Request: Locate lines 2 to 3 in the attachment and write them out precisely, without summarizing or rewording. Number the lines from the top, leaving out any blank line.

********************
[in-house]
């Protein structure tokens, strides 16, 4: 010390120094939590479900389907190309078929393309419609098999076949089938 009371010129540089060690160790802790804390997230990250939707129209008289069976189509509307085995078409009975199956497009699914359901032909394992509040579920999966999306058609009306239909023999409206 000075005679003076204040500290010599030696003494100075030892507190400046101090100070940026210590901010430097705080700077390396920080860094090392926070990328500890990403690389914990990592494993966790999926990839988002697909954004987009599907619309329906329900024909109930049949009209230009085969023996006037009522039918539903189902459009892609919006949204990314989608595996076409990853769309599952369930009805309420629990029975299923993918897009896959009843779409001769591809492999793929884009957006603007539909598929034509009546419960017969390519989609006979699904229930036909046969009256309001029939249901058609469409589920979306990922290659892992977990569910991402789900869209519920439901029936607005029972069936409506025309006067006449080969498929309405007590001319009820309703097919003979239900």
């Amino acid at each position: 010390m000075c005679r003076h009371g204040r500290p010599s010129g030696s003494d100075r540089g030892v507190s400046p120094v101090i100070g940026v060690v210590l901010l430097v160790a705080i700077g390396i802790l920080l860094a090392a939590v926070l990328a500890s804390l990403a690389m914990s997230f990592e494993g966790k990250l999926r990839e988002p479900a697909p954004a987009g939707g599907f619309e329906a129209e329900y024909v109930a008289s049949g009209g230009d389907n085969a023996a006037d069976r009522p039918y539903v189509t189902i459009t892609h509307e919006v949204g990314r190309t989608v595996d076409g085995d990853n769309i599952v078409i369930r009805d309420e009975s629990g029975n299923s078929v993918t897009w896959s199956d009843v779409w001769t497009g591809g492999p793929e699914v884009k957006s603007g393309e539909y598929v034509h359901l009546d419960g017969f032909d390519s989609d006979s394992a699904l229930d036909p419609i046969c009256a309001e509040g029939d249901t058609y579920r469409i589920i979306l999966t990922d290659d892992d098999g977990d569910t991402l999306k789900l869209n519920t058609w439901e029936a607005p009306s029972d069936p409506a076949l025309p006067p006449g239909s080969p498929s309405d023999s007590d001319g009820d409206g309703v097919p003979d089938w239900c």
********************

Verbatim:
């Protein structure tokens, strides 16, 4: 010390120094939590479900389907190309078929393309419609098999076949089938 009371010129540089060690160790802790804390997230990250939707129209008289069976189509509307085995078409009975199956497009699914359901032909394992509040579920999966999306058609009306239909023999409206 000075005679003076204040500290010599030696003494100075030892507190400046101090100070940026210590901010430097705080700077390396920080860094090392926070990328500890990403690389914990990592494993966790999926990839988002697909954004987009599907619309329906329900024909109930049949009209230009085969023996006037009522039918539903189902459009892609919006949204990314989608595996076409990853769309599952369930009805309420629990029975299923993918897009896959009843779409001769591809492999793929884009957006603007539909598929034509009546419960017969390519989609006979699904229930036909046969009256309001029939249901058609469409589920979306990922290659892992977990569910991402789900869209519920439901029936607005029972069936409506025309006067006449080969498929309405007590001319009820309703097919003979239900």
């Amino acid at each position: 010390m000075c005679r003076h009371g204040r500290p010599s010129g030696s003494d100075r540089g030892v507190s400046p120094v101090i100070g940026v060690v210590l901010l430097v160790a705080i700077g390396i802790l920080l860094a090392a939590v926070l990328a500890s804390l990403a690389m914990s997230f990592e494993g966790k990250l999926r990839e988002p479900a697909p954004a987009g939707g599907f619309e329906a129209e329900y024909v109930a008289s049949g009209g230009d389907n085969a023996a006037d069976r009522p039918y539903v189509t189902i459009t892609h509307e919006v949204g990314r190309t989608v595996d076409g085995d990853n769309i599952v078409i369930r009805d309420e009975s629990g029975n299923s078929v993918t897009w896959s199956d009843v779409w001769t497009g591809g492999p793929e699914v884009k957006s603007g393309e539909y598929v034509h359901l009546d419960g017969f032909d390519s989609d006979s394992a699904l229930d036909p419609i046969c009256a309001e509040g029939d249901t058609y579920r469409i589920i979306l999966t990922d290659d892992d098999g977990d569910t991402l999306k789900l869209n519920t058609w439901e029936a607005p009306s029972d069936p409506a076949l025309p006067p006449g239909s080969p498929s309405d023999s007590d001319g009820d409206g309703v097919p003979d089938w239900c």